Adelaide people can be proud of their awareness, investigations and appetite for superior food. They don’t need a dowdy term like ‘foodie’ to define it. I’d argue that foodie is the badge worn by entitled, upper-middle-class white people who seem to think themselves superior because they are familiar with foods from other cultures.
In truth, South Australia’s history of multicultural harmony has given all of us access to this knowledge, through generations of cross-cultural eating, making the vast majority of us ‘smart eaters’. I like this term because it suggests applying some nous to what we’re eating – whether that be questioning its source or simply figuring out how to make any dish as delicious as possible, from cassoulet to laksa, to a perfect mound of hot fried potatoes.
If you’re truly curious about food, you never stop searching, forming questions, seeking answers to more than you already know. As a curious eater experiences more, it becomes apparent there’s so little you actually know in the universe of food and eating – and rather than being intimidated or upset by this, you simply relax to enjoy the long journey, one bite at a time.
It’s so much better to be smart about what we eat rather than stupid. Yet many who have anointed themselves foodies tend to boast about their little pool of knowledge rather than apply greater intelligence to what and how we eat.
Let’s put this in an historical context. The term foodie was never intended as a complimentary term. Writer Gael Greene first used it in a New York Magazine article published in June 1980, to describe a cluster of overly serious restaurant diners. But the term flourished thanks to Ann Barr, features editor of Harper’s & Queen (now Harper’s Bazaar), who asked readers to comment on a then-new obsession with food. Several responses named the magazine’s food writer Paul Levy as the perfect example of a food obsessive, and Levy playfully joined in the chorus, writing an anonymous article in August 1982, lionising the term (“Foodies are foodist. They dislike and despise all non-foodies.”) and satirising himself as “ghastly, his-stomach-is-bigger-than-his- eyes, original, appetite-unsuppressed, lip-smacking ‘king foodie’”.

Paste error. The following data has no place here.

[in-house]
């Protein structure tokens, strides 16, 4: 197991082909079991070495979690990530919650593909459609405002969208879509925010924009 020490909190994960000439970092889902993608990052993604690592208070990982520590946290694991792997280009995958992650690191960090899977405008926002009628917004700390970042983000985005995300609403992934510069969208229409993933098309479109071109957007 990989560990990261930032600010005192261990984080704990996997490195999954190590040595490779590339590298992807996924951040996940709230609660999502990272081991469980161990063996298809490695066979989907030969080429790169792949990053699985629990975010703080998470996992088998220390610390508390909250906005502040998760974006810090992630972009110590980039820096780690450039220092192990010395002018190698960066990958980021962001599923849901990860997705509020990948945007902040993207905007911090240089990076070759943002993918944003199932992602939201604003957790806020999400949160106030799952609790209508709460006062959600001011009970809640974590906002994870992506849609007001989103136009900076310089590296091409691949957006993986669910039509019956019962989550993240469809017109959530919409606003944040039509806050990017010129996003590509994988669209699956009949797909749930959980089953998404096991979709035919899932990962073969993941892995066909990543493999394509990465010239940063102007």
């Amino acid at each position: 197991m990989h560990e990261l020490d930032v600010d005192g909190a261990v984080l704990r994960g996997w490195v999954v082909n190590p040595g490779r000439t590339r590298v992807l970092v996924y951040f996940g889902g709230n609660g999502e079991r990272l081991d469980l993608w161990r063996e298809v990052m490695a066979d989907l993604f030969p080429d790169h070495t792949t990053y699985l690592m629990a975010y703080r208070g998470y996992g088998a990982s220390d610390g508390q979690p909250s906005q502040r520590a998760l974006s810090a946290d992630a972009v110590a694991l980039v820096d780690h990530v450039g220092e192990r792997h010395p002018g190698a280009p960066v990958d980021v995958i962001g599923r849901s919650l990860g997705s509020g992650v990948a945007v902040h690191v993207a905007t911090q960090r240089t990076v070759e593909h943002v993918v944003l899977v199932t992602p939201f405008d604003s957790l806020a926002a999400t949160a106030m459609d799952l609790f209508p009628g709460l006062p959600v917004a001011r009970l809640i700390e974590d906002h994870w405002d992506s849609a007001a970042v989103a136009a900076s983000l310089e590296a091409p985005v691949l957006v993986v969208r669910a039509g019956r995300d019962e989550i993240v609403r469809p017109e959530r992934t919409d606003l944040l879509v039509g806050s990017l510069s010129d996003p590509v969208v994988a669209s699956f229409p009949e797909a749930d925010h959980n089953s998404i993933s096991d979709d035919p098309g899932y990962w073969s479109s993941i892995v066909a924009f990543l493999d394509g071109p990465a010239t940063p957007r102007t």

Barr and Levy followed up with The Official Foodie Handbook, published in 1984, which enflamed use of the term but ultimately pulled it out of context until foodie become a warped kind of boast.
British journalist and gourmand John Lanchester vented his frustration with the escalation of the foodie cult in a 2014 New Yorker article, declaring, “Everyone’s a critic, they say, but the volume of all this critical chatter is turned way up… an interest that is reasonable on a personal and an individual scale has grown out of all proportion in the wider culture.”
The Observer ramped up the disdain, having coined a neat term to mock such people – ‘foodiots’, with ubiquitous Facebook updates, personal blogs and Tweets representing meticulous record-keeping of their eating habits.